If you don’t already know the TPA6120A2 is a phenomenal OpAmp IC, with some of the lowest THD and noise ratings around, along with a lightning fast slew rate. In this blog post (originally published on Cheesed-Off.com) I will attempt to explain how to go about wiring this beastly IC and what precautions should be taken to avoid that pesky DC offset on the output.
Remember, this guide documents what worked for me, with the components I selected. Anyone building their own circuit should consult the relevant datasheets for the most accurate application guidelines.
Now without further ado, here’s my original blog post:
I really wished this information was more readily available when I built my amplifier circuit, which is the reason I’m writing this. After purchasing a pair of AKG K-240 Studio Headphones, I decided I wanted a headphone amp to help drive them, and decided to build one, more or less, for the educational value. Having built electronics kits in the past, I really didn’t want to just assemble a pre-existing kit. After reading about various OpAmps, I settled on the TPA6120. This IC operates between 5V and 15V, a fine range to power with 9V batteries. It also has a very fast slew rate 1300V/μs, low noise, and a low THD rating.
I should mention before continuing, this information applies to headphone amp design, and I cannot comment on it’s compatibility with other applications (such as guitar or microphone preamps). If you’re interested in driving something other than headphones, I suggest you look into the specific design considerations for your application.
As a starting point, I referenced the four stage C-Moy amplifier design:
(A) Input Stage
A potentiometer (or pot for short), R1, is used as a voltage divider to control the volume on the input side. The pot is chosen based on resistance and number of turns. The resistance of the pot should be significantly higher than the output impedance of the source (i.e. the MP3 player plugged into the amp). The number of turns determines the resolution, a 10 turn 1kΩ will allow for more sensitive fine tuning than a single turn 1kΩ pot.
I used a pair of 2.2kΩ single turn trim-pots I pulled from an old Behringer Amp; which seem to work well for me, but may or may not fit your needs.
(B) Filter Stage
The filter stage serves to protect the amp and headphones from a DC biased input. The job of the capacitor (C1) is to block DC, and the job of the resistor (R2) is to set a predictable high pass cutoff frequency. Together these two components function as a highpass filter. The cutoff frequency should be below 20Hz (the lower extent of human hearing), and is found using the equation:
where fc is the cutoff frequency, R is the resistance of R2 in Ohms, and C is the capacitance of C1 on Farads.
For reasons I will explain later, I chose values of 175Ω and 220μF for R2 and C1, resulting in a cutoff frequency of approximately 7Hz, well below the 20Hz limit.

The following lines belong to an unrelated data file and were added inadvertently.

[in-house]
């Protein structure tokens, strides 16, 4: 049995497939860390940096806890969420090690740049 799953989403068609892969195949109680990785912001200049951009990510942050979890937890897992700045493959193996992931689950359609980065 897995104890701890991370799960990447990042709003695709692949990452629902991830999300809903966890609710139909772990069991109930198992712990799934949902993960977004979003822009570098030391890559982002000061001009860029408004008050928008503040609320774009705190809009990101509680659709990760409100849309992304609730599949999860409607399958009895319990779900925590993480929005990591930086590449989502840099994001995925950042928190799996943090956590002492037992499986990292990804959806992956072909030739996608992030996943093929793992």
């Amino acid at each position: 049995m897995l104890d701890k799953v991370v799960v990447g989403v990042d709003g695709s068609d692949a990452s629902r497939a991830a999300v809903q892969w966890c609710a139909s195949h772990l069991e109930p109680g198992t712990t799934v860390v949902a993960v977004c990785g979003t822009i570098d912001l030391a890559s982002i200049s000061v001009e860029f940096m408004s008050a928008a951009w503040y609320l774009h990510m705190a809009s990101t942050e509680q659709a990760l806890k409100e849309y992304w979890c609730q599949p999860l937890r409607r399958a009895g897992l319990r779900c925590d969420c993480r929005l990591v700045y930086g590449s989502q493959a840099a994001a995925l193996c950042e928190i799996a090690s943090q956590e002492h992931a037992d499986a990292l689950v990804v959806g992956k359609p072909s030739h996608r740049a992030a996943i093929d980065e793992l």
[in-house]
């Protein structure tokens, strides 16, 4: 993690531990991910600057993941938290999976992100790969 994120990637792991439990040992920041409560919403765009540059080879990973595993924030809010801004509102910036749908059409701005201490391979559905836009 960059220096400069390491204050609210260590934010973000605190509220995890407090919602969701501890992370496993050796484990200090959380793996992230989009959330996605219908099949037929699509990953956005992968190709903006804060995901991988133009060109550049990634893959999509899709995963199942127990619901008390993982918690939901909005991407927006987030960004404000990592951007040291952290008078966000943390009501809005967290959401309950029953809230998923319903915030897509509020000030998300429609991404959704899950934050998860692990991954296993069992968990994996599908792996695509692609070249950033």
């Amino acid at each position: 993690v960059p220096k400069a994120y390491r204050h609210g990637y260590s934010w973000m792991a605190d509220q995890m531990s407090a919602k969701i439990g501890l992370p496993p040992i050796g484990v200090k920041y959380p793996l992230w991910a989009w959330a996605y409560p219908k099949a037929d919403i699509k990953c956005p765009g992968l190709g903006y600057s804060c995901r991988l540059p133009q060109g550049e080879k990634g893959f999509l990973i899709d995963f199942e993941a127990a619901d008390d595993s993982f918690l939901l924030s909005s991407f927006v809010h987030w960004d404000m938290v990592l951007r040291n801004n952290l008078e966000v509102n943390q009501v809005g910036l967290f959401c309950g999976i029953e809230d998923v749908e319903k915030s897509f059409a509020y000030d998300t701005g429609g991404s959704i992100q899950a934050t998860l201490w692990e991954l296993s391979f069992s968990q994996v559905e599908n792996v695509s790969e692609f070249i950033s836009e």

(C) Amplifier Stage
The amplifier stage is simply a non-inverting OpAmp configuration. There is a lot of information available elsewhere that would do a far better job than I could, explaining how this amplifier configuration works. The important thing here is the gain equation:
This determines how much larger (or smaller) the output is compared to the input. Since the TPA6120 datasheet recommends a value of 1kΩ for the feedback resistor: I chose resistance values of 240Ω and 1kΩ for R3.1 and R3.2, respectively; resulting in a gain of approximately 5.
Since the TPA6120 has a relatively low input impedance for an OpAmp, balancing the apparent impedance at the input is crucial to prevent a DC bias from forming at the output. This simply means that the resistance between each input pin and ground should be close to the same value. For this amplifier circuit, it means the resistances of R2, R3.1, and R3.2 are all related by the following equation:
This relationship (along with the availability of parts in my collection) is why a resistance of 175Ω was chosen for the filter stage; the capacitance was chosen based on what I had on hand.
It may be tempting to address this issue by adding a decoupling capacitor on the front end; however, the TPA6120 datasheet specifically recommends against this solution, since it may produce undesired oscillations on the output signal. The datasheet also offers a lot of other good design considerations, and I do recommend reading it over before modifying or designing your own amplifier.
(D) The Driven Load
This portion of the circuit represents the impedance of the speakers being driven. In my case this would be the impedance of one side of a pair of AKG K-240 Studio headphones, or 55Ω.
While batteries do supply very clean power, I still found it necessary to use decoupling capacitors on the power pins to eliminate noise. As an added precaution I also wound the battery clip leads into twisted pairs to further cut down on RF interference.